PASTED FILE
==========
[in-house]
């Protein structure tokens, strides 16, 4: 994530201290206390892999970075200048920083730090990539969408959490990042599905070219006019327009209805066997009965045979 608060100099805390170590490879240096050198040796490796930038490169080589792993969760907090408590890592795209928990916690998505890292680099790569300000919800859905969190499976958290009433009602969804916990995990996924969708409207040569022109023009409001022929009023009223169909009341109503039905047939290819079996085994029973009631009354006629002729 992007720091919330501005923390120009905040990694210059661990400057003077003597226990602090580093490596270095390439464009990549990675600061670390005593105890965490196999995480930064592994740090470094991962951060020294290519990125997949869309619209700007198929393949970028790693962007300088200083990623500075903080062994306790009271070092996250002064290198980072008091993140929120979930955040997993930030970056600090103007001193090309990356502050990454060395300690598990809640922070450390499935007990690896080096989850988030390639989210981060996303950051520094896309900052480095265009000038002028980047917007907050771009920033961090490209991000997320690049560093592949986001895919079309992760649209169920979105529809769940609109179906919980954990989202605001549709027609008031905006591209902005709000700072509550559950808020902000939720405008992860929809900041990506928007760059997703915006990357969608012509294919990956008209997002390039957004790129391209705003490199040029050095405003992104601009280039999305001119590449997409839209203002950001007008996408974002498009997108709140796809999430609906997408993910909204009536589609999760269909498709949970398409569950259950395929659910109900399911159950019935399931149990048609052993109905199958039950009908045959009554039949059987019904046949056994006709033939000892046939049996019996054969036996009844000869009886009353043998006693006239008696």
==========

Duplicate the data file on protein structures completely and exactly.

[in-house]
């Protein structure tokens, strides 16, 4: 994530201290206390892999970075200048920083730090990539969408959490990042599905070219006019327009209805066997009965045979 608060100099805390170590490879240096050198040796490796930038490169080589792993969760907090408590890592795209928990916690998505890292680099790569300000919800859905969190499976958290009433009602969804916990995990996924969708409207040569022109023009409001022929009023009223169909009341109503039905047939290819079996085994029973009631009354006629002729 992007720091919330501005923390120009905040990694210059661990400057003077003597226990602090580093490596270095390439464009990549990675600061670390005593105890965490196999995480930064592994740090470094991962951060020294290519990125997949869309619209700007198929393949970028790693962007300088200083990623500075903080062994306790009271070092996250002064290198980072008091993140929120979930955040997993930030970056600090103007001193090309990356502050990454060395300690598990809640922070450390499935007990690896080096989850988030390639989210981060996303950051520094896309900052480095265009000038002028980047917007907050771009920033961090490209991000997320690049560093592949986001895919079309992760649209169920979105529809769940609109179906919980954990989202605001549709027609008031905006591209902005709000700072509550559950808020902000939720405008992860929809900041990506928007760059997703915006990357969608012509294919990956008209997002390039957004790129391209705003490199040029050095405003992104601009280039999305001119590449997409839209203002950001007008996408974002498009997108709140796809999430609906997408993910909204009536589609999760269909498709949970398409569950259950395929659910109900399911159950019935399931149990048609052993109905199958039950009908045959009554039949059987019904046949056994006709033939000892046939049996019996054969036996009844000869009886009353043998006693006239008696």